posted by TooFewShoes at 7:58 AM on January 30, 2012 [1 favorite]

i have a fez-like cat -- i agree that you should try the sedative (should you go that way) before D-Day. my beast just turned into a mean drunk when he was sedated, which really wasn't the goal. (we have a vet who comes to our house now, which is a lifesaver b/c the other vets literally wouldn't even open the carrier when we got there d/t the scary noises he was making.)

good luck!
posted by oh really at 10:25 AM on January 30, 2012

Throwing in a suggestion for using Feliway now and at the new place, possibly in the carrier as well (and I'm nthing the kitty quaaludes suggestions above). Personal experience with Feliway showed a much more mellow Cat #1, and no noticeable difference on Cat #2 (who was already mellowish to begin with, really). Can't hurt to try the plug in now and see if Fez is helped any by it, and if so I'd definitely get one for the new place as well. You have to let us know the outcome in a few months!

[And not gonna lie...I am impressed by the 'dunking' after one of her fits. I'd have NEVER thought of doing that to get some fluids in them!]
posted by PeppahCat at 10:28 AM on January 30, 2012

oh, also, our vet has suggested that the over-the-top responses could be the result of a serious anxiety problem, which you may want to look into if fez is able to be medicated regularly. she suggested that a daily anti-anxiety med would help ours be less psycho, b/c his reactions wouldn't be so intense. ymmv.
posted by oh really at 10:29 AM on January 30, 2012

Aside from bringing her as a carry-on it's also possible to ship her as cargo. It's not typically recommended because it's slightly riskier particularly in hot months. But, it's a lot quieter, and you may not need to take her out of the cage for security screening (not sure about this).
posted by acidic at 11:02 AM on January 30, 2012

I would ship her as cargo, like you do with a dog for 2 reasons: 1- she is going to escape when you go through security and 2- everyone on the plane is going to hate you, especially if you have her in a soft sided carrier and she escapes from that mid flight.

I've shipped dogs many times, just make sure you pick a good month weather wise and then sedate the crap out of her so its not as traumatic. The crew have always taken really good care of my dogs, including giving me updates and making sure they are warm/ watered etc.
posted by fshgrl at 11:43 AM on January 30, 2012

Thank you all for the suggestions, and please keep 'em coming. I've reached out for a quote from OATS, a professional Animal Transportation service, just to see what we're looking at there. They may also have some advice.
posted by kalessin at 12:54 PM on January 30, 2012

I am a vet but not your vet etc. Get a referral from your GP vet to a specialist veterinary behaviorist who makes house calls and go from there.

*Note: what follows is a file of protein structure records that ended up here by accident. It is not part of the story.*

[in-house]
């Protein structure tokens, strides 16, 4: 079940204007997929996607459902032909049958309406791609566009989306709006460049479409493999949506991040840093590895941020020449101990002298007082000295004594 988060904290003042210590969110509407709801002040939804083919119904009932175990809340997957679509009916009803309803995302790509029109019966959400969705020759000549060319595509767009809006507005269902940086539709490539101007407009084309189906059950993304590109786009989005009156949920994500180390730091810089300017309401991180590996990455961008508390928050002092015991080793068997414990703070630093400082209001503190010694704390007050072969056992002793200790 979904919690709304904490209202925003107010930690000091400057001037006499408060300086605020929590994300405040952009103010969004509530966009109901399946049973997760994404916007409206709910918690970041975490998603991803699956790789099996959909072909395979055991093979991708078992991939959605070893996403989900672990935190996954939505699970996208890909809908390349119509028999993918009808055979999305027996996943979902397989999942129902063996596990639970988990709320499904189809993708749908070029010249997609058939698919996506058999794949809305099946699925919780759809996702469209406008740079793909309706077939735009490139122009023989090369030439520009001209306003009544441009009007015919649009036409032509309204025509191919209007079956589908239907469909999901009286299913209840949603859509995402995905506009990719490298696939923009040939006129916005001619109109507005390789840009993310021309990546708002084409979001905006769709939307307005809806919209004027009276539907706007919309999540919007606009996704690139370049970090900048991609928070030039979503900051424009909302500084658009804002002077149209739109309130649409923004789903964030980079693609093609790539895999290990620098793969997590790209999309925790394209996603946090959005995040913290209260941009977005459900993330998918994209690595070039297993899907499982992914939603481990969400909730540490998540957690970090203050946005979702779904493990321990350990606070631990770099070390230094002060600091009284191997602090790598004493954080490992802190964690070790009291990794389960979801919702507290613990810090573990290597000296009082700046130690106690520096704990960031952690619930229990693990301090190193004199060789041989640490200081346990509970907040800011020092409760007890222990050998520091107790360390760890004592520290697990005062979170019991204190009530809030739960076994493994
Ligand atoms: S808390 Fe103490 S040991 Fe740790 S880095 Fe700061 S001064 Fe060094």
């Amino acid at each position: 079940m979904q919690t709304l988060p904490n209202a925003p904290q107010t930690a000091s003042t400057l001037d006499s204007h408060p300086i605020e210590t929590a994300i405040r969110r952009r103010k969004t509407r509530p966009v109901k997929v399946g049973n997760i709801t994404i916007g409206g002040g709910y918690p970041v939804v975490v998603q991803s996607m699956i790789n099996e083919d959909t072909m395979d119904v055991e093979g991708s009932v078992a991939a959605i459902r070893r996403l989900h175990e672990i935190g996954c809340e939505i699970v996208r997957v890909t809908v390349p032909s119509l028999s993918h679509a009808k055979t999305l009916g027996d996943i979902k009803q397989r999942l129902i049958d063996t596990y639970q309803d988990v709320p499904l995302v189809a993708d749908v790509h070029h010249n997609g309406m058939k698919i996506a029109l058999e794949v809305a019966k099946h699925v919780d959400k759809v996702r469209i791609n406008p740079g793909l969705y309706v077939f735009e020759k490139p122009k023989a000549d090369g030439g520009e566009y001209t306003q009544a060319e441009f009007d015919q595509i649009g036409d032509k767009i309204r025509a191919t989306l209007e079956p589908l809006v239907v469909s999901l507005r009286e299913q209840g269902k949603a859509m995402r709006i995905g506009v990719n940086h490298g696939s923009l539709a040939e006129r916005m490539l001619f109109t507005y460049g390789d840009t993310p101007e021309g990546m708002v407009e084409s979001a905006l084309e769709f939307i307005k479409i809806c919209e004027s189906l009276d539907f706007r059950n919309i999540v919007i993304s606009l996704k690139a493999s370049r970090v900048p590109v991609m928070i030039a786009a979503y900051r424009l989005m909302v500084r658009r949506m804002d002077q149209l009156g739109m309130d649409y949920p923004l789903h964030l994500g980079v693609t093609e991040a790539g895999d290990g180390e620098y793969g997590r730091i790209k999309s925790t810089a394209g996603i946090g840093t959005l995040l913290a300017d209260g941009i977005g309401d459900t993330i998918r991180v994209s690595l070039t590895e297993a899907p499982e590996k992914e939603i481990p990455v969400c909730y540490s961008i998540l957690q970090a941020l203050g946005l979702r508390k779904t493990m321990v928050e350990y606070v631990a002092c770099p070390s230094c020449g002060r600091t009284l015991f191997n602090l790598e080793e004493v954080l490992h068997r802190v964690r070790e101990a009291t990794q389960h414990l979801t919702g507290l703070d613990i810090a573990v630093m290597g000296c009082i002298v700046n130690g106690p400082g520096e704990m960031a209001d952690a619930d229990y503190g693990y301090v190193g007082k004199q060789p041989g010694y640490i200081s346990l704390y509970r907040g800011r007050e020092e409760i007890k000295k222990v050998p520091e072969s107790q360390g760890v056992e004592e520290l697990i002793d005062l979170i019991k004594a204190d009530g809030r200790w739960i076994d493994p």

posted by peanut butter milkshake at 2:52 AM on February 1, 2012

Thank you all for your responses. I marked almost all the answers as best answer because they seemed plausible given the background I gave or they reminded me to be sure to involve a vet.

It looks like what I will do is call our regular vet, get some ideas from him, possibly a referral to a vet who makes housecalls or curb calls and get her seen. I will also keep working with OATS (who quoted, for the curious, a base rate of about $850, not including door to door transportation or crate).

While on the subject of professional animal transportation and crate-shipping, you have to measure your animal, both while sitting and while lying down so you can comply to USDA regulations regarding human transportation (they have to have their measurements plus a few regulation-specified inches on all sides - enough room to turn around, stretch, etc.). You also have to get a vet's certification that the animal is both healthy and vaccinated and can be shipped within 10 days of the actual transportation date.

So given how Fez is, despite the recent breading, which took 3 people but there was no blood, I am strongly considering paying the fee and getting her professionally transported.

Again, thank you all for playing along and reminding me of my responsibilities.
posted by kalessin at 6:09 PM on February 17, 2012

Penultimate update: I finalized with OATS after extensive consultation with two homeopathic vets, a normal vet, the coordinator with OATS and comparing what they could do for me compared to what I could do on my own.

Given the challenges of transporting a live animal through security these days, I think that was the final straw for me.

Total cost including door to door service (Baltimore, MD to Berkeley, CA - with OATS) is about $1400, and still it seems like for my extremely loud, high maintenance cat, this will be worth it. I also had to spend about $40 on a travel-approved carrier, modified it a little to allow for cable tie tiedowns around the door, and Fez will be travelling via OATS to Berkeley on Monday 4/30/2012.

I'll report back when I have her final status updates upon arrival and settling in.
posted by kalessin at 10:33 AM on April 26, 2012